August 25, 2020 – from every kitchen I’ve made a meal in since March

photo 1_grace.jpeg
summer pasta

Where I lived before the pandemic hit—for eight months, in an old house near the Hudson River, with seven strangers who became my friends—I cooked from a small cupboard and a plastic fridge bin that should’ve had my name on it.

 

At first I wasn’t sure what part of the counter to take up, which stirring spoons were shared, and whether to start up conversation with whomever else was in the kitchen when I was. Usually it was dinnertime and often there were many of us, constantly shifting to the right or left of whatever drawer needed to be gotten into.

 

I want to say there was a tinge of impending heartbreak even then, as we scuffled out of each other’s way and waited turns for the sink, figuring out how to talk about good books and bad politics and sometimes movies I hadn’t seen. But we could talk about those things, usually happily, because this was before any sense of real tragedy started to take hold.

 

There is always a summer and that’s when I’d moved in.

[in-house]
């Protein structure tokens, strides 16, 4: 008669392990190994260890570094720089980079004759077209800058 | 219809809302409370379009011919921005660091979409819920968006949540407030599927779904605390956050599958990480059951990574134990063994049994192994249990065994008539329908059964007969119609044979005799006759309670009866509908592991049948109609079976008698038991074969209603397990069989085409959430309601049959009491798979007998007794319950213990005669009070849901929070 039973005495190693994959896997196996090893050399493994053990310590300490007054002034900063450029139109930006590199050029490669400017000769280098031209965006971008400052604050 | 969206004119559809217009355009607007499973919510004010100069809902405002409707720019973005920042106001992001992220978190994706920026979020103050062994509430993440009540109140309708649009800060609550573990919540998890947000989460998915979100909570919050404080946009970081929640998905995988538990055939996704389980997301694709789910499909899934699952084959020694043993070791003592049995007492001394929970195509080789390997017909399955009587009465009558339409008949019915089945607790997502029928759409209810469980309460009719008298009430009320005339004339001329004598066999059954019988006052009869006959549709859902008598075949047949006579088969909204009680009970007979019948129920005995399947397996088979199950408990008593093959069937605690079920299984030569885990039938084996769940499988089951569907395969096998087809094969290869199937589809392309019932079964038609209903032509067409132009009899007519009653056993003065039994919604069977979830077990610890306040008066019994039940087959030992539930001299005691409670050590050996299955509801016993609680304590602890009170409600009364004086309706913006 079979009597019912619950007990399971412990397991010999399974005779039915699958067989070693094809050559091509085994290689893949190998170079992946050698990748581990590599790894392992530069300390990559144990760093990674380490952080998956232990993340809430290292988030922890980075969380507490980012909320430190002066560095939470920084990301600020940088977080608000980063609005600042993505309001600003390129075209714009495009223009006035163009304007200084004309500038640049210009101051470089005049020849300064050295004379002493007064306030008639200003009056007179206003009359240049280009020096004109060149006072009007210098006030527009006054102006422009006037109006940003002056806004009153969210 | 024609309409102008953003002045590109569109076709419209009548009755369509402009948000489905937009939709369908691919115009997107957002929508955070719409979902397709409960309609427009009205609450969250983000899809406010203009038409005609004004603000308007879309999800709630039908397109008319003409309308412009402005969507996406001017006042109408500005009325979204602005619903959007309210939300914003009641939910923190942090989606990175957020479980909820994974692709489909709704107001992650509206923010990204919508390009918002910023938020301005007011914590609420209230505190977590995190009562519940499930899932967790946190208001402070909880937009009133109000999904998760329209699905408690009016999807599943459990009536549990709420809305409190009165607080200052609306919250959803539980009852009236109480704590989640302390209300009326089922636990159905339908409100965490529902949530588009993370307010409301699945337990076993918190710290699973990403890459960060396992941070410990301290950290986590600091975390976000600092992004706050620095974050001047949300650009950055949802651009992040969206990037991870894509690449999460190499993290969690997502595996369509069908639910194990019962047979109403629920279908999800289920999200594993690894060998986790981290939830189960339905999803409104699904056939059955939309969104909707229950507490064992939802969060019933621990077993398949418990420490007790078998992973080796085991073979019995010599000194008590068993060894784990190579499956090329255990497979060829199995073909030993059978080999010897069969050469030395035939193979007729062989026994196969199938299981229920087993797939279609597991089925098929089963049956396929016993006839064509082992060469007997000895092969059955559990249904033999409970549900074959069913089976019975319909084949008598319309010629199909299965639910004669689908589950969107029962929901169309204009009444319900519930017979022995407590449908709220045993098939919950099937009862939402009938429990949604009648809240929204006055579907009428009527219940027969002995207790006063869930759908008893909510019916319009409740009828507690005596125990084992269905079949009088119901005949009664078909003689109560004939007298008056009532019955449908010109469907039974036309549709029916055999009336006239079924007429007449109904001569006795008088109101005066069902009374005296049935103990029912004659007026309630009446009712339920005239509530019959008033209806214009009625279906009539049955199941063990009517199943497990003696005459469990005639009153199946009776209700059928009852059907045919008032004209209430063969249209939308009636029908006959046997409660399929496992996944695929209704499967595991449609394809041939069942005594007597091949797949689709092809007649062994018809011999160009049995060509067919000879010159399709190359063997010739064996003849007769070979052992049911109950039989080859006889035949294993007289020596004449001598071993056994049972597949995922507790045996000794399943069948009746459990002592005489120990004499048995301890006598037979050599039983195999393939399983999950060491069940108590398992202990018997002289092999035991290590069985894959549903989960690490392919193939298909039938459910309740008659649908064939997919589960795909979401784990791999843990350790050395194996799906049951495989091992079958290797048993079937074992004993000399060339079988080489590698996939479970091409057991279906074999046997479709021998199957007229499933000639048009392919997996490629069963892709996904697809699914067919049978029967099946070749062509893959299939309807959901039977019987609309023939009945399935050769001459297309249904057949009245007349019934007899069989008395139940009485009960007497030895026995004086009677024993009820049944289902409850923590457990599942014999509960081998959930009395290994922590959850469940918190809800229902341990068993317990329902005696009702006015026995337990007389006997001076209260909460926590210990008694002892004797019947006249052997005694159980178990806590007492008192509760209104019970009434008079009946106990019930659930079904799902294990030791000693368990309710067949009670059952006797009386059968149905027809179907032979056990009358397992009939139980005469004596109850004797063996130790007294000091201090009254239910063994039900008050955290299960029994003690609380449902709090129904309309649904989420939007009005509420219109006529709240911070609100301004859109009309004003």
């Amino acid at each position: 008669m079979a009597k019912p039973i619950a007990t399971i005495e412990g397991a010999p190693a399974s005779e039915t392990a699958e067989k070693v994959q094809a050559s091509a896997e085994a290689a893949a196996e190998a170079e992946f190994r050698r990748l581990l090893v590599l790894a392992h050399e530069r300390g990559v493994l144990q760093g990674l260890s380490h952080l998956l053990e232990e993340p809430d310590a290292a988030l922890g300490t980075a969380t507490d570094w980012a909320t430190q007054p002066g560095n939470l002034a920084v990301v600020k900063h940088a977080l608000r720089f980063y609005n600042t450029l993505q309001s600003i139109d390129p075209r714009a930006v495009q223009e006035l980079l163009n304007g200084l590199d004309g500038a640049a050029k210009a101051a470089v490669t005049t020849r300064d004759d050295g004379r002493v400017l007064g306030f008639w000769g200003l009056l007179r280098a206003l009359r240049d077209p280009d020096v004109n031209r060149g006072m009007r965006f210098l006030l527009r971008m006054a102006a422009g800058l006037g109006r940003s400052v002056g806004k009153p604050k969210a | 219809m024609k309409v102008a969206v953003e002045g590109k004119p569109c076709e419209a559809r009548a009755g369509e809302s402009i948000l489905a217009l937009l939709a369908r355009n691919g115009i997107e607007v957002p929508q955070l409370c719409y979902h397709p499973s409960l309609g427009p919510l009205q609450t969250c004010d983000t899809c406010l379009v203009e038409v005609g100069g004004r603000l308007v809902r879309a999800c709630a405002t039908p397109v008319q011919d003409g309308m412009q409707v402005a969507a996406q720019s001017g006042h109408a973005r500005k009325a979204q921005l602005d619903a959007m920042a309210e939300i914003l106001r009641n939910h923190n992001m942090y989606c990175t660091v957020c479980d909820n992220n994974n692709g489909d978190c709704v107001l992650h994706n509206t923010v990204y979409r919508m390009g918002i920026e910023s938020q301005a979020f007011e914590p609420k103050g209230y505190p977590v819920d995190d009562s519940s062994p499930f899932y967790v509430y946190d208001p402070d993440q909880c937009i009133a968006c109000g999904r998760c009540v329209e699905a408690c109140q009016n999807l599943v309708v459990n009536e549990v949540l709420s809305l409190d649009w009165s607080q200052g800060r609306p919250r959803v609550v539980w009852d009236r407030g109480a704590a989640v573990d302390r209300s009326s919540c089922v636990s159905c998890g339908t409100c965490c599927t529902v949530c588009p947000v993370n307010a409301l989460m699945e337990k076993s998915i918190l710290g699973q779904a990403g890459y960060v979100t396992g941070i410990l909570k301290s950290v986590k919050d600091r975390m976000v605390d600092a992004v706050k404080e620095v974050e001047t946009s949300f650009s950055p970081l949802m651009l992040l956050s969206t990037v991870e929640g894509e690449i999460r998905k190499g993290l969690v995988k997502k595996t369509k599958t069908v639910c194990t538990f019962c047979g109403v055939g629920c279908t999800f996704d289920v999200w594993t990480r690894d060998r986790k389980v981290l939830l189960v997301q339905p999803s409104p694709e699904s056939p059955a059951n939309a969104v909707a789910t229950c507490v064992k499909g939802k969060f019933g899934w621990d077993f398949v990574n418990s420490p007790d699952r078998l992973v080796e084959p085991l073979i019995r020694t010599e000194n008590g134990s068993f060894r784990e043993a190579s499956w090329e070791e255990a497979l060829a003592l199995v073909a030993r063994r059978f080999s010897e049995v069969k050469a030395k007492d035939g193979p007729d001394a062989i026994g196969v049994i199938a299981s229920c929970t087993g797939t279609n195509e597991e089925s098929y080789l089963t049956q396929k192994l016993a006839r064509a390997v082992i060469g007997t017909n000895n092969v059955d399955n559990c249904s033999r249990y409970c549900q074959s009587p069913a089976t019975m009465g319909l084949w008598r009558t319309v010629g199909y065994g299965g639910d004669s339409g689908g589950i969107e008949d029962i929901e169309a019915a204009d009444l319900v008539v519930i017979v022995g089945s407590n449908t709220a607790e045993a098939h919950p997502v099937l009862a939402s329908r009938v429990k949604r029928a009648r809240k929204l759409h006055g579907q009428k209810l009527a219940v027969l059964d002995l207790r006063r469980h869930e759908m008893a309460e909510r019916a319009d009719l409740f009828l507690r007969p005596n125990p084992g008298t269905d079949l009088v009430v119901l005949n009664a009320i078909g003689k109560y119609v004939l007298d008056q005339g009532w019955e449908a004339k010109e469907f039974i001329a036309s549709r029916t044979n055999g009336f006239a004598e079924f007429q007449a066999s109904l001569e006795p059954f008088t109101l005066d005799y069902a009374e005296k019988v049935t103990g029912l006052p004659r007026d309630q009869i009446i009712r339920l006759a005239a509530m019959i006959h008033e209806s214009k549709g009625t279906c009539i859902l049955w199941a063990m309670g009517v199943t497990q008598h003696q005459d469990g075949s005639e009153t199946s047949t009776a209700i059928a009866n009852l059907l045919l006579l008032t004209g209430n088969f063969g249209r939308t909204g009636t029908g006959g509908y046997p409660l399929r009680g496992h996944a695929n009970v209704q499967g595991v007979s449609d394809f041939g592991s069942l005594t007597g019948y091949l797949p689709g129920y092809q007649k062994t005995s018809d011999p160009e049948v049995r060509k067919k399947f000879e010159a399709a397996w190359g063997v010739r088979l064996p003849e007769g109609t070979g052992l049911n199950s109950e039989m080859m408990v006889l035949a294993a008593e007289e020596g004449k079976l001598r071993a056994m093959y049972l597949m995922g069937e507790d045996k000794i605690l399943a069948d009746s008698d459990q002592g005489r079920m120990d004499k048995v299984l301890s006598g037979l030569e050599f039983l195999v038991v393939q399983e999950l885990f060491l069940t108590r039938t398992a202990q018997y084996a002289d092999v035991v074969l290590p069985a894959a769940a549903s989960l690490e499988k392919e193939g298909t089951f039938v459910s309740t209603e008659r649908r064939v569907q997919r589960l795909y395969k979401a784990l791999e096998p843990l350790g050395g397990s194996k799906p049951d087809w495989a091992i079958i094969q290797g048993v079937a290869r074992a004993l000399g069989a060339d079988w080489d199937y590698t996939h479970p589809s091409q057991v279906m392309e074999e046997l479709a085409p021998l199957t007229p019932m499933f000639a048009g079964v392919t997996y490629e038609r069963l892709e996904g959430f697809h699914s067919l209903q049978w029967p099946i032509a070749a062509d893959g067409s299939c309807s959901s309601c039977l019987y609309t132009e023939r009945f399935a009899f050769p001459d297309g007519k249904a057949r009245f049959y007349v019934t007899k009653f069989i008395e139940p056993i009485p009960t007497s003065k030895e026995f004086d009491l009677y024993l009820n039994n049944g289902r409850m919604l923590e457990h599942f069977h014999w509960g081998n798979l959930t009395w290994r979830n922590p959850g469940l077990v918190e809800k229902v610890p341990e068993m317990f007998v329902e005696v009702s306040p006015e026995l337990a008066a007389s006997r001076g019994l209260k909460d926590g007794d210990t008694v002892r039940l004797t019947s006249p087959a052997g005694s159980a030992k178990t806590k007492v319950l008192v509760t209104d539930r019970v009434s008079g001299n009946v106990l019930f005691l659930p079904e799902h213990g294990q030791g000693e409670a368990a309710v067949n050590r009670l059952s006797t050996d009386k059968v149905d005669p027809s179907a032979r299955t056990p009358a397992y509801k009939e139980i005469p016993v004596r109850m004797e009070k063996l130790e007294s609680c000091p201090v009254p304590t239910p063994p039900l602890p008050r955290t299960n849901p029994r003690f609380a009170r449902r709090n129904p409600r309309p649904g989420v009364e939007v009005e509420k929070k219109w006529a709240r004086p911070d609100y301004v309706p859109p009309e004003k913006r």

My best friend had come from our hometown to help me and we made use of the kitchen our second night there, as she showed me to make a pasta sauce of garlic, cherry tomatoes and a bunch of fresh basil. We sheened our corner of the counter in olive oil and decided to add a side of baba ghanoush from the cookbook she’d brought me. We bought a baguette and there was a bread knife to slice it—wooden handled, stuck slanted to a knife strip, shining as pretty as everything I wanted my time there to be.

 

The backdoor was open to let the breeze in, the oven was warm, the garden was growing, and Luke rolled up on his white motorcycle. Asked if we were enjoying the sunset. Jessamine and Pascual juggled dinner plates and eggplant lasagna from the kitchen to the back table. Josh was upstairs working on his novel and Artemis was out late in the city, in a long skirt and high heels.

 

The cookbook Grace gifted me has been kept in storage since I moved out, just like neither time nor circumstance could’ve kept anyone else at the house in that town, together and especially as the fate of the world began hanging looser between us. That’s what it feels like. How summer pasta tasted good this season, but from a year later I miss how everything was when I learned it.